While the engine was state of the art, it was not novel in many respects. Morey seemed aware of contemporary internal combustion work – Hardenberg, who wrote a book on Morey’s engine, adeptly noted that in his 1825 draft Morey “stated that he named his invention ‘vapor engine, to distinguish it from the… gas engine.’” However, Hardenberg concludes that Morey could only have known of three[clarification needed] engines similar to his. He never mentioned them, and Hardenberg concludes that they did not influence Morey. His internal combustion engine is the first documented in the United States, and his use of liquid fuel and a heated surface carburetor was world's first. Another interesting feature was the wire mesh used to prevent the combustion from reaching the carburetor. This feature was reinvented and patented again in 1872 because the patent office had lost Morey’s patent in the 1836 patent office fire.
The lack of interest in his vapor engine is unfortunate, because the vapor engine was his most farsighted invention. Morey notes in his unpublished 1824 draft that:
|“||Is there not some reason to expect that the discovery will greatly change the commercial and personal intercourse of the country. There is good reason I trust to conclude that transportation on good roads or railroad may be done much cheaper as well as quicker than by locks and canals, besides having the great advantage of being done, much of it, in the winter a time much the most convenient of the farmer. In their personal intercourse, if it should be generally thought most prudent to continue their intercourse on the earth’s surface, yet I think there will be little use of horses for that purpose.||”|
—Samuel Morey, unpublished
He mentions "the earth's surface" because elsewhere he proposed using the engine to propel balloons.
Now that the internal combustion engine’s potential has been realized, people often focus on his engine. The first push to popularize his work was done by Charles Duryea, a fellow inventor who produced the first gasoline engine in America around 1890. He funded the creation of two working replicas of Morey’s Engine—one is in the possession of the Smithsonian and the other is owned by Dean Kamen—and wrote about how Morey’s engine was a direct precursor of the modern engine. He overstates Morey’s influence, which unfortunately is nearly nonexistent. Still the popularization of Morey’s work continues. Recently, this task has been taken up by people other than locals and engineers – including comedian Jay Leno – an avid car collector.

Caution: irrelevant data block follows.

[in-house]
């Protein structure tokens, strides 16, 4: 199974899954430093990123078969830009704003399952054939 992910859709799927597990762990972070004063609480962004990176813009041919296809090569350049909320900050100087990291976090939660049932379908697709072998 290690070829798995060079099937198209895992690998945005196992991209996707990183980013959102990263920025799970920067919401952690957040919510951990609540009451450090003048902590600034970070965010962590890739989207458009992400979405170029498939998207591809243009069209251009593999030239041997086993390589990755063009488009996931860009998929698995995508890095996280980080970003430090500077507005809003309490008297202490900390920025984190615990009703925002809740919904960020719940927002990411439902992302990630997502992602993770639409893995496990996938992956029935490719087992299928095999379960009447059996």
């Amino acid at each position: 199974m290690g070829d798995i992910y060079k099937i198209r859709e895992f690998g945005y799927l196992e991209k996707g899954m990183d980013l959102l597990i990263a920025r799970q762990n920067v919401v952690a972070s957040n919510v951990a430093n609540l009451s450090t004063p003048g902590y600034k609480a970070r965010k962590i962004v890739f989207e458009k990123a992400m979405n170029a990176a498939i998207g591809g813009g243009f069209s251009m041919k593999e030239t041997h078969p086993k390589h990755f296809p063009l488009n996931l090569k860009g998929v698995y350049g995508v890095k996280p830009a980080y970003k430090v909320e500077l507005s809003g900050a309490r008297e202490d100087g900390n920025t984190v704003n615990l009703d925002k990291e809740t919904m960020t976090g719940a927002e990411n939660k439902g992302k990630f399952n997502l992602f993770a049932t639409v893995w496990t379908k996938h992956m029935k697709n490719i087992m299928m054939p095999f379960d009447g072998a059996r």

Patent "Discovery" 
In 2004 10 of Morey's patents, including the one for the internal combustion engine, were "found" in the Dartmouth College archives. In truth, they had never really been lost; they were previously in his family's possession and many researchers had accessed them. However, they have now been scanned and available from the patent office's website.
Articles by Samuel Morey 
- "On a new revolving steam engine." Edinburgh Philosophical Journal 1 (1819): 348-352. (also in American Journal of Science 1818)
- "On heat and light." American Journal of Science and Arts 2 (1820): 118-132.
- "On artificial mineral waters, with some remarks on artificial light." American Journal of Science and Arts 3 (1821): 94-102.
- "Remarks on the patent Water-Burner." American Journal of Science and Arts 7 (1824): 141-145.
- "An account of a new explosive engine." American Journal of Science and Arts 11 (1826): 141-145.
- "Observations on combustion and the powers concerned in that process." American Journal of Science and Arts 25 (1834): 146-151.
Recovered X-Patents 
- X51 Turning A Spit
- X246 New And Invented Water Engine
- X306 Force From Water With Assist Of Steam
- X2,339 Steam Engine
- X2,752 Tide And Current Water Wheel For Driving Mills Or Machinery With Or Without A Dam
- X2,880 Method Of Burning Water Called The American Water Burner
- X3,060 Shooting With Steam And Gas
- X4,378 Gas Or Vapor Engine
- X7,826 Decomposing And Recomposing Water In Combo With Spirits Of Turpentine
See also 
- 1877 U. S. Patent Office fire
- 1836 U.S. Patent Office fire
- History of the internal combustion engine
- Horst O.Hardenberg, "The Middle Ages of the I.C. Engine" (Warrendale, 1999) pages 115-132.
||This article relies largely or entirely upon a single source. (May 2011)|
- Maurer, Leon. "The Unsolved Mystery of Samuel Morey". Retrieved 7 May 2011.
- Samuel Morey - Inventor Extraordinary
- Samuel Morey Memorial Bridge
- Early patent records found in Dartmouth library
- Jay Leno's Garage: An Unknown American Classic